“In 2022, expect to see more ways for technology to work alongside us, such as eHealth, health and wellness tracking through wearable tech and apps, improved AI (self-driving cars, smart homes), AR and VR, and much more.” Tailor your concept to your models’ lifestyles, incorporating ideas as diverse as mindfulness apps or esports matches.
Color takes center stage
Every year, brands and forecasters announce their Colors of the Year, and marketers take note. In December, Pantone released their much-anticipated choice: Very Peri. The periwinkle hue marries the serenity of blue with the energy and creativity of violet red. As it happens, 2022 marks the first time Pantone has manufactured a new color for Color of the Year rather than digging into their pre-existing collection. This year, the choice seems to suggest, will be all about newness, reinvention, and confidence.
Other companies have also weighed in, with several choosing bright, optimistic hues. A number of them, including Better Homes & Gardens’ Laurel Leaf, Etsy’s Emerald Green, Benjamin Moore’s October Mist, Behr’s Breezeway, PPG’s Olive Sprig, and Sherwin Williams’s Evergreen Fog, reference the natural world, riffing on variations of green. “In color psychology, green is considered to be a statement of growth and nature, which is suitable for a post-pandemic market of consumers re-evaluating their impacts on the environment and feeling more hopeful in their personal ambitions,” the 500px team tells us.
Some companies chose warm colors; Art and Craft by Dunn-Edwards, for instance, is a warm, earthy brown, while Coloro + WGSN chose Orchid Flower, a saturated and juicy pink. “You may also start to see a shift in palettes with red (pink), yellow, and orange tones,” the team at 500px explains. “These colors are great for lifestyle and portrait shoots as they will add warmth to your environment and help you achieve a welcoming and authentic mood.” When planning your shoots, you can focus on one dominant color or select complementary pairs; greens and magentas, for instance, work beautifully together.
Design goes maximalist
Minimalism has been trending for quite some time, but the last couple of years have brought on a shift in the opposite direction, with playful colors and bold shapes taking center stage. Maximalism is all about character and individually, and it can be applied to any kind of photoshoot, from lifestyle to still life. “The confined, neat, minimalism of the past few years is switching to opulence, punchy colors, and experimentation,” Magda Olszewski, Creative Insights Researcher at 500px, tells us.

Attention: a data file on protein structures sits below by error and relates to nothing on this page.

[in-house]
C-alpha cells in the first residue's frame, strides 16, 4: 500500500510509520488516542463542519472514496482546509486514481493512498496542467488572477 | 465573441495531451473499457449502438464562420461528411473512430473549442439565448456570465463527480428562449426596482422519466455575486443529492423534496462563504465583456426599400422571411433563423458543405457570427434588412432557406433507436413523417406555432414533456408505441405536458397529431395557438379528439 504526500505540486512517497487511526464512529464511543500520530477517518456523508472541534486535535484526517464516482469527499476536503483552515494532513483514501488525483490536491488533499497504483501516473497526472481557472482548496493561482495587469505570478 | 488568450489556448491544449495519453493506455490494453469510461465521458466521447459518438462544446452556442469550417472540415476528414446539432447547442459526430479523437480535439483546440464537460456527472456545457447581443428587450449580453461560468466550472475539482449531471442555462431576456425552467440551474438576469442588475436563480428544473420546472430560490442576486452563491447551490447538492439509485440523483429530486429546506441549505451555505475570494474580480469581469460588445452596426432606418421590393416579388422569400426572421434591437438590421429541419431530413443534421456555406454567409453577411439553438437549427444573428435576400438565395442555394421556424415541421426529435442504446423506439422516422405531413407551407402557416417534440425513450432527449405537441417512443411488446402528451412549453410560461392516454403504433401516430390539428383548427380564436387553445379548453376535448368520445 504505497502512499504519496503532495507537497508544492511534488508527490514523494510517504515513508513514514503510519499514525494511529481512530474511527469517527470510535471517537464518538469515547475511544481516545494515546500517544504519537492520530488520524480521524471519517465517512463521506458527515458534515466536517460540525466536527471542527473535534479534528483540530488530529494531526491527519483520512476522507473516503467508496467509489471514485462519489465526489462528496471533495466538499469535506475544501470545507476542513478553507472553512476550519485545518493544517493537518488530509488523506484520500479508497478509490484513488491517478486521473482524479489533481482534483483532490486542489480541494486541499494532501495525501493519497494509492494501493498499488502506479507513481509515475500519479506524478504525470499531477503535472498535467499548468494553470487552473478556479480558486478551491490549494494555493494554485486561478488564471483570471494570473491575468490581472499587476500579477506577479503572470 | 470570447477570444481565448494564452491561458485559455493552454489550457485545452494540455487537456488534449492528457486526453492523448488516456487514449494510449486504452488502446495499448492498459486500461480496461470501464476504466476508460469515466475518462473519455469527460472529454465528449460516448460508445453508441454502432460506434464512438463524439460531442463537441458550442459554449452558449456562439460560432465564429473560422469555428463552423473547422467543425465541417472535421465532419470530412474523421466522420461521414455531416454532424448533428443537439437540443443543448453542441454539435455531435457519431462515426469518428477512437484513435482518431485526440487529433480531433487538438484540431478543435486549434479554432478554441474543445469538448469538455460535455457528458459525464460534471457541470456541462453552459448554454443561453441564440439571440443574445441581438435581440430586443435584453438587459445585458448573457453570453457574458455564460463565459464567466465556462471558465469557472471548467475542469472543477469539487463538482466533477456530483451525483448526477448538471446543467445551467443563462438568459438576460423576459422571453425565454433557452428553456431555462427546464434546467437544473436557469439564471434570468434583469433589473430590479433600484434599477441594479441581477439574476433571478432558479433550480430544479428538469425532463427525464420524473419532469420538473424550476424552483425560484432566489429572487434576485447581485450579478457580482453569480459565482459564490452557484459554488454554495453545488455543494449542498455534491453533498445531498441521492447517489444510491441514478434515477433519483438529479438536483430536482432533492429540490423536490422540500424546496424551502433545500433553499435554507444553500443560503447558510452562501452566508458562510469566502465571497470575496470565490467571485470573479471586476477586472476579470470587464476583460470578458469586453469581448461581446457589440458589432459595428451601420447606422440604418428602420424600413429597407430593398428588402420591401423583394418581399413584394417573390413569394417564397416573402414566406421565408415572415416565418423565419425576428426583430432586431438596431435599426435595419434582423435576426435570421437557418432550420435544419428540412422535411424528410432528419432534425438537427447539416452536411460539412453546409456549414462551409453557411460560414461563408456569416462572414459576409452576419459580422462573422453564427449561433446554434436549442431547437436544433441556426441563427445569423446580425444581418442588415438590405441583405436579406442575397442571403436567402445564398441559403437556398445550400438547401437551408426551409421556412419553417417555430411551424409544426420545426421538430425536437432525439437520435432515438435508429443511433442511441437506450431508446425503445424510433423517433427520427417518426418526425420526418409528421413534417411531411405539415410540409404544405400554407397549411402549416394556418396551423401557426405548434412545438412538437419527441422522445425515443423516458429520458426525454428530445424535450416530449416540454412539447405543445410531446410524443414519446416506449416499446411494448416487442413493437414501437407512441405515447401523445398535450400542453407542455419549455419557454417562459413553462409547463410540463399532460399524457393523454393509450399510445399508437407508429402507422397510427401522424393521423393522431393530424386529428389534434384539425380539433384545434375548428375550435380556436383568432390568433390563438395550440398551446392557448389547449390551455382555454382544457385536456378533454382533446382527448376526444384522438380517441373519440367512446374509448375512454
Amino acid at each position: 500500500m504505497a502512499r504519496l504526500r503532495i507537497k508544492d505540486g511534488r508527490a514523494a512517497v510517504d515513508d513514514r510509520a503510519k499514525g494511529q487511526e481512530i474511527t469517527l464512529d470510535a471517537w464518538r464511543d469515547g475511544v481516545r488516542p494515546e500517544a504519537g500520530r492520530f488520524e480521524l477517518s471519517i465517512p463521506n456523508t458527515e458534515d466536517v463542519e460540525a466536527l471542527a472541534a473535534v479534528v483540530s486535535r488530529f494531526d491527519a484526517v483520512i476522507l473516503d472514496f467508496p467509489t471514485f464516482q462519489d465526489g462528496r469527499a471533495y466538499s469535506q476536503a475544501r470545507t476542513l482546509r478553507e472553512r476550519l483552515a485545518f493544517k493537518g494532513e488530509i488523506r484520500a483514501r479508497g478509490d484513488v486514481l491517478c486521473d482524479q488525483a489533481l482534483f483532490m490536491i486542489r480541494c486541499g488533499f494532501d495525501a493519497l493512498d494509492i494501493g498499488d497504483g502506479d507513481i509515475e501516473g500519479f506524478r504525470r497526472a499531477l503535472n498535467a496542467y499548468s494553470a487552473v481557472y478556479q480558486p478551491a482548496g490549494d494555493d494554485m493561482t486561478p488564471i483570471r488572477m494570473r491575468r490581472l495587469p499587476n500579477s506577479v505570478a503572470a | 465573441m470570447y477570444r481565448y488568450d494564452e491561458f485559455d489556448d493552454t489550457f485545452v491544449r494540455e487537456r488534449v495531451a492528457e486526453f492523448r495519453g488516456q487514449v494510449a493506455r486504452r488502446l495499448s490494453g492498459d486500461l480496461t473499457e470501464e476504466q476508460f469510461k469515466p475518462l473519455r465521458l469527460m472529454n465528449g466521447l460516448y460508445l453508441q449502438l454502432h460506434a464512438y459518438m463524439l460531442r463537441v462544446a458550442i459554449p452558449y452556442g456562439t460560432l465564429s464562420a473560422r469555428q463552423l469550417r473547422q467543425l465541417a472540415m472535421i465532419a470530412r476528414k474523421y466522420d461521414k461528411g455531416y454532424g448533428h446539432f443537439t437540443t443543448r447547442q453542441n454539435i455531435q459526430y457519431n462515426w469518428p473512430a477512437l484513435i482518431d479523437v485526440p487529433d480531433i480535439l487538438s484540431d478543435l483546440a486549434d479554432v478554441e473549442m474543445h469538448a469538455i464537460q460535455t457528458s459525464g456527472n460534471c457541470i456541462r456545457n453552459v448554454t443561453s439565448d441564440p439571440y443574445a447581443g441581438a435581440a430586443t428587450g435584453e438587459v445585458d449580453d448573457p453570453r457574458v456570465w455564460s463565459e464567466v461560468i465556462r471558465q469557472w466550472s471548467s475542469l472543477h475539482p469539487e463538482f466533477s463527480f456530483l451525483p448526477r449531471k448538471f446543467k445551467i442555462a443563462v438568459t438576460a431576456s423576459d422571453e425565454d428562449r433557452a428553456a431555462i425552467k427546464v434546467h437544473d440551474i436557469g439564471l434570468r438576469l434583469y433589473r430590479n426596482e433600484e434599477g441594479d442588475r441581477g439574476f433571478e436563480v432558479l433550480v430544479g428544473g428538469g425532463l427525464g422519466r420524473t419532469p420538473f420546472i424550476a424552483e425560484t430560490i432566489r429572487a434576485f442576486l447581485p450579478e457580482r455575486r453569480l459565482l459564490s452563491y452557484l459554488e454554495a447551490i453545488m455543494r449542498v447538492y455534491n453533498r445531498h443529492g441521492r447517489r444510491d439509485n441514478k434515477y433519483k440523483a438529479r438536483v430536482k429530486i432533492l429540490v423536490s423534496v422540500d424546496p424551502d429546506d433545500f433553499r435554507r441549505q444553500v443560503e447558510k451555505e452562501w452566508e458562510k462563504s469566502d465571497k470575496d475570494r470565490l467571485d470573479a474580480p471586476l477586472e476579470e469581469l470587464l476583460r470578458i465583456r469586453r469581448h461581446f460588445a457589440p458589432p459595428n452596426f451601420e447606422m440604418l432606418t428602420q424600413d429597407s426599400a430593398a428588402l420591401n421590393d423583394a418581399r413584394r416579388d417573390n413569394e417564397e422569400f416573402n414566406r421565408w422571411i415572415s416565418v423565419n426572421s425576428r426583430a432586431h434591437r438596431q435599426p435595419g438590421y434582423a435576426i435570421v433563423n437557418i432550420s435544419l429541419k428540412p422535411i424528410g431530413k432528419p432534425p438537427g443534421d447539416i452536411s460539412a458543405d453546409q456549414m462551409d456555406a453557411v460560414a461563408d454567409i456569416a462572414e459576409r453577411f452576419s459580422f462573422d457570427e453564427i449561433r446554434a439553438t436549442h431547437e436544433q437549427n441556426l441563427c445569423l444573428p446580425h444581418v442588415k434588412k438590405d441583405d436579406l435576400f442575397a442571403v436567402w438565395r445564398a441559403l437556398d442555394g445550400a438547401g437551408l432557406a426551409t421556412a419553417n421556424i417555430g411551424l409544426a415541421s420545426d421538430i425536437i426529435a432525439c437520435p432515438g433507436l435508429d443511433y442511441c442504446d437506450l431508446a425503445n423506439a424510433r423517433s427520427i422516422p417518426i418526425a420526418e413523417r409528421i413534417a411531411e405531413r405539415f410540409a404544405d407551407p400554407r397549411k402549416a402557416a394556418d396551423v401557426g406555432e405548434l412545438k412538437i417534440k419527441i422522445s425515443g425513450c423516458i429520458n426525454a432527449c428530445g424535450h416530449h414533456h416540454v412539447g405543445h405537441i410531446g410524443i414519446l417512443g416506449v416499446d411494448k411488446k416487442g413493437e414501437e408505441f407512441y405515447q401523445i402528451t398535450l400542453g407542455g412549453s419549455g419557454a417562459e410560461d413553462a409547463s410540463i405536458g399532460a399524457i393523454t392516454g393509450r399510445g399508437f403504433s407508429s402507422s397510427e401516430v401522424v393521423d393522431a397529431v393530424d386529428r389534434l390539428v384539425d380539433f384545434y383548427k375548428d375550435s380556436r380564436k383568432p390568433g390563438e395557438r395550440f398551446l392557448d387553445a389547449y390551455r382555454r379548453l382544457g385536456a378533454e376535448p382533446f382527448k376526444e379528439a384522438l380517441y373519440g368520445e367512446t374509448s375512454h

“People are embracing the haphazard aesthetic of the early internet as the new ‘retro,’ and I’m all for this. It creates new room for ‘messy’ thinking and experimental juxtapositions. It reminds me of film photography and the wonderfully beautiful mishaps that come with light leaks and expired film.” Think fun, mismatched patterns, or embrace the “cottagecore” trend with pastoral motifs, homemade baked goods, and spaces inspired by the natural world.
Image-buyers have responded to the call for maximalist style. On Getty Images, searches related to “minimalism” have fallen, while “cottagecore,” “boho chic,” and “floral wallpaper” have gone up by 333%, 132%, and 41%, respectively. Meanwhile, “maximalism” is up by 466%. In 2022, your images don’t have to be picture-perfect, with lived-in, well-loved spaces stealing the spotlight.
Collage is reborn
On the heels of maximalism and DIY culture comes the collage renaissance. This trend is all about combining and layering, whether you apply it to creating backgrounds for portraits or compositions for still lives. “There’s a new wave of collaging where photos are printed out and re-photographed in a new scene with other objects,” Creative Insights Researcher Magda Olszewski explains. “It’ll be everywhere, and I can see it having endless iterations and creative uses. We’ve seen collage have such a huge boom in the last decade or so, and I see this as the new ‘collage baby’ we’ve all been waiting for.”
One thing to keep in mind is that if you plan to submit your photos for Licensing, all images need to be your own, and you’ll need releases for all people or private properties featured, just as you would for any commercial shoot. “Another way to collage is by physically adding to your photographs and exploring their tactile qualities,” the 500px team says. “It could be adding meaning to your images by removing, altering, rephotographing, or adding external elements.” When working with “collage IRL,” give your imagination room to run wild.